NFL play-by-play and color commentators have been around forever, usually annoying and/or baffling us with their incoherent chatter while we attempt to watch the action on the field.
There are some good groups that do a good job of keeping the viewer informed on what they may have missed, updating injury situations and the like and even educating the casual fan a little bit by taking a closer look at the key plays.
But all in all, it's just mindless drivel that takes away from the true entertainment of the game.
In this profession littered with bumbling twits just rambling into a microphone and pretending to know what they're talking about, there are a few that stick out from the horrible bunch.
When these guys come on, have the "mute" button ready.
With the newest Madden NFL title including commentary from these two, many fans will get sick of them very quickly. Odds are good that these guys will get muted virtually before they even get the chance to call any real games.
Why in the world the Madden developers picked these two is beyond me.
Jim Nantz loves hearing the sound of his own voice more than anything, and Phil Simms has transitioned from just a slightly-above-average quarterback to a color commentator ranging from just bearable to downright awful.
These guys will get muted quicker than most thanks to their babbling now infesting our beloved video game franchise as well as berating us on Sundays.
This is probably unfair to Greg Gumbel since he does a serviceable job on the play-by-play duties. Dierdorf, on the other hand, is almost enough to make your ears bleed.
Whenever subjected to commentary by Dan Dierdorf, I find myself wishing I had the ability to leap through the TV, grab him by the collar, shake him vigorously, and shout "What in the hell are you talking about, you fool?!"
Yeah, it's that bad.
It's truly enough to make me wonder how in the world he was a good offensive lineman back in his playing days.
He's like John Madden with the way he rambles, but at least Madden rambled something that usually made sense at the end. Dierdorf likely even tunes himself out after so long.
Ever since Joe Buck went on and on and on and on (and on) about Randy Moss pretending to moon the Green Bay fans and what a terrible, "disgusting" act that was, I've found a little vein pops out of my forehead whenever he's commentating a game I'd like to watch.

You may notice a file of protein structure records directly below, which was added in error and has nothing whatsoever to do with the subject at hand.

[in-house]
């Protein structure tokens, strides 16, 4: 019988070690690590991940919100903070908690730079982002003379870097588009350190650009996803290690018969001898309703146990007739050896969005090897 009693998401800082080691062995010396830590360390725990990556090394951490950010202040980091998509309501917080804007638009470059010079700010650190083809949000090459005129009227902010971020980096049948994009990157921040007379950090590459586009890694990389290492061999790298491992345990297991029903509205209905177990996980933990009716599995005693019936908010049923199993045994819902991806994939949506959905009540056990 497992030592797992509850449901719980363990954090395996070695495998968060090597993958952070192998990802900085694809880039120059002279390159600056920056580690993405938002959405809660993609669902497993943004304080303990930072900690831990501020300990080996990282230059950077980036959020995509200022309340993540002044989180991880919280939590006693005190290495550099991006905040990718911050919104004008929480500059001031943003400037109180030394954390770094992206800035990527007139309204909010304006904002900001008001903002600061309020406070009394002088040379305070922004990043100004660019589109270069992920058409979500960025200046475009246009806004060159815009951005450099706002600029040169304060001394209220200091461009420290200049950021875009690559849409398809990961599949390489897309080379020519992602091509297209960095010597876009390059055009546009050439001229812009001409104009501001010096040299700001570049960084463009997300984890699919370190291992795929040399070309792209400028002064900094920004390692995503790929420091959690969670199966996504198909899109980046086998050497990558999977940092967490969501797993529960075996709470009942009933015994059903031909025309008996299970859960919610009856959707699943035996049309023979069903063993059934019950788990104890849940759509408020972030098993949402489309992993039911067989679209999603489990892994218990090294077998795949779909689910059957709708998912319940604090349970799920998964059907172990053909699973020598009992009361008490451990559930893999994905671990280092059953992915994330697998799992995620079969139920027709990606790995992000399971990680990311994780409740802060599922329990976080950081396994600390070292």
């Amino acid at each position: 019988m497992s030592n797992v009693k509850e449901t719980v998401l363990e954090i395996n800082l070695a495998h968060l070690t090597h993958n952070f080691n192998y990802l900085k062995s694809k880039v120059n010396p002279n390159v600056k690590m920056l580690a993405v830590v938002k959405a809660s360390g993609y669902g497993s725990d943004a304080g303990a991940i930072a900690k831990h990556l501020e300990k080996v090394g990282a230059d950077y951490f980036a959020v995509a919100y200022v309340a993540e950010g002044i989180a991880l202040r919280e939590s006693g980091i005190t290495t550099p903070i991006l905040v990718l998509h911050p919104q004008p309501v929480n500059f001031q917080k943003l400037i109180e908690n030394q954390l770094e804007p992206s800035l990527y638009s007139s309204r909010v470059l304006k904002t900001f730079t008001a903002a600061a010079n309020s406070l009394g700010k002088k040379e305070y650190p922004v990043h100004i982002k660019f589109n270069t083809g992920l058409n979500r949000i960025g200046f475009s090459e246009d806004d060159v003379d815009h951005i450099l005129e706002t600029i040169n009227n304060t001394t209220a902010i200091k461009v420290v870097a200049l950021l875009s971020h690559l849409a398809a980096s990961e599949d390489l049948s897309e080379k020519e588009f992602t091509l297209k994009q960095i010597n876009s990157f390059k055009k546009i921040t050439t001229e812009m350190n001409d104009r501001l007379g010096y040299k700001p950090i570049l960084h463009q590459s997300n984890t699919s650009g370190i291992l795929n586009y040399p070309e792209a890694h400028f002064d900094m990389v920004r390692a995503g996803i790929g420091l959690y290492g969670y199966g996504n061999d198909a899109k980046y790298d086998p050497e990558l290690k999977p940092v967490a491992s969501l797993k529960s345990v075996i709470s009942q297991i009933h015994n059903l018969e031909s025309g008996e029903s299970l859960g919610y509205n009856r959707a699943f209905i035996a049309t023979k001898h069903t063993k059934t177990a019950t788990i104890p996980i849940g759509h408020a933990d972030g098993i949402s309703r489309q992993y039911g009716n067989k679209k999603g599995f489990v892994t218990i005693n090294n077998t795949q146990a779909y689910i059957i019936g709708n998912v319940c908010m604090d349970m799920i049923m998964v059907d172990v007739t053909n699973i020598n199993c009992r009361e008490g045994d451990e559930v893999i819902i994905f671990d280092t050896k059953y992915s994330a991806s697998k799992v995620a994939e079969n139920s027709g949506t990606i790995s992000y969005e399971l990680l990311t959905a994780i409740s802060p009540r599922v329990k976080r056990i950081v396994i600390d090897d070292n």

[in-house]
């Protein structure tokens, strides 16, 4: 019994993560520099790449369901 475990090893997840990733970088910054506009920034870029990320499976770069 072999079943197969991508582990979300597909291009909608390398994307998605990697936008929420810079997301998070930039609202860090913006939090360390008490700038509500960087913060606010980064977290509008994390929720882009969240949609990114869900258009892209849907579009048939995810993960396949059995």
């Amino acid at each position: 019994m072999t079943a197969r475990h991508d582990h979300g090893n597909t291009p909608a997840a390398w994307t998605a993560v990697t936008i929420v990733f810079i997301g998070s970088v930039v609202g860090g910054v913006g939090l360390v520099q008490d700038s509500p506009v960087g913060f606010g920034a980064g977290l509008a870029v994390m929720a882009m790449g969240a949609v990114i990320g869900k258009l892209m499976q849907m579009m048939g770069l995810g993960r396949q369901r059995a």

The man has an obvious smugness to him that makes him extremely unlikable. If he had a reason to be smug, that would be bad enough, but it's the undeserved sense of accomplishment that really drives it home.
Then, if he wasn't bad enough, Troy Aikman is always willing to make things worse by giving some fourth-grade interpretation of what just took place on the field.
Yes, Troy, Chris Johnson is fast. Thank you.
Oh, and yes, we know, you played for the Dallas Cowboys.
Note to CBS and FOX: A recognizable name and the ability to put together a sentence does not qualify someone to be a color commentator.
Quick poll: Am I the only one who did not expect Kenny Albert to look like that? I can't be the only one who did not put that voice coming out of that dopey body, right?
But anyway, here we have another former Dallas Cowboy who just can't get enough of his former team. Daryl Johnston takes any opportunity to praise the Cowboys he can find and, like Aikman, really doesn't try to hide the bias.
Sure, both guys will take shots at the Cowboys, but it's really only for things that can't be ignored and are almost impossible to defend anymore, a la their postseason failures.
And whether it's just part of his job description or a lack of knowledge on his part, Albert feeds right into pretty much anything Johnston says and prolongs our agony by asking him—gulp—follow-up questions.
The only thing that saves this from being much, much worse is Tony Siragusa on the sidelines. I understand a lot of people pick on Goose, but I think he tries his best to give real insight and educate the viewer a little bit. I think, however, he's hamstrung by the stupid role in which FOX has placed him.
Put Goose with a different combo, or even in the booth, and FOX might have something.
Once again, this is more about the color commentator than the play-by-play guy. That's not to say Ian Eagle is really any good (because he's not) but Dan Fouts is so clueless it's scary.
Like Simms, Fouts was just a notch above average during his playing days. Fouts put up good numbers, but he was in an offense conducive to achieving those big passing numbers and ultimately came up short every time the San Diego Chargers called on him.
The guy was like an egg under pressure.
That has found its way to the booth as well. It seems like the common theme between these awful crews is a play-by-play guy who doesn't understand the sport and a color commentator who enjoys the sound of his own voice far, far too much.
Fouts is one of those guys.
He doesn't care if it makes sense and he isn't concerned with whether it's relevant. As long as his lips are moving, he's more than content.
Unfortunately for us on the receiving end it's 95 percent gibberish.
I've enjoyed Fouts as a commentator one time, and only one time. That was with Brent Musberger in The Waterboy.
"He really knocked the poop out of him!"
Only time Fouts has talked and I didn't want to rip my ears off.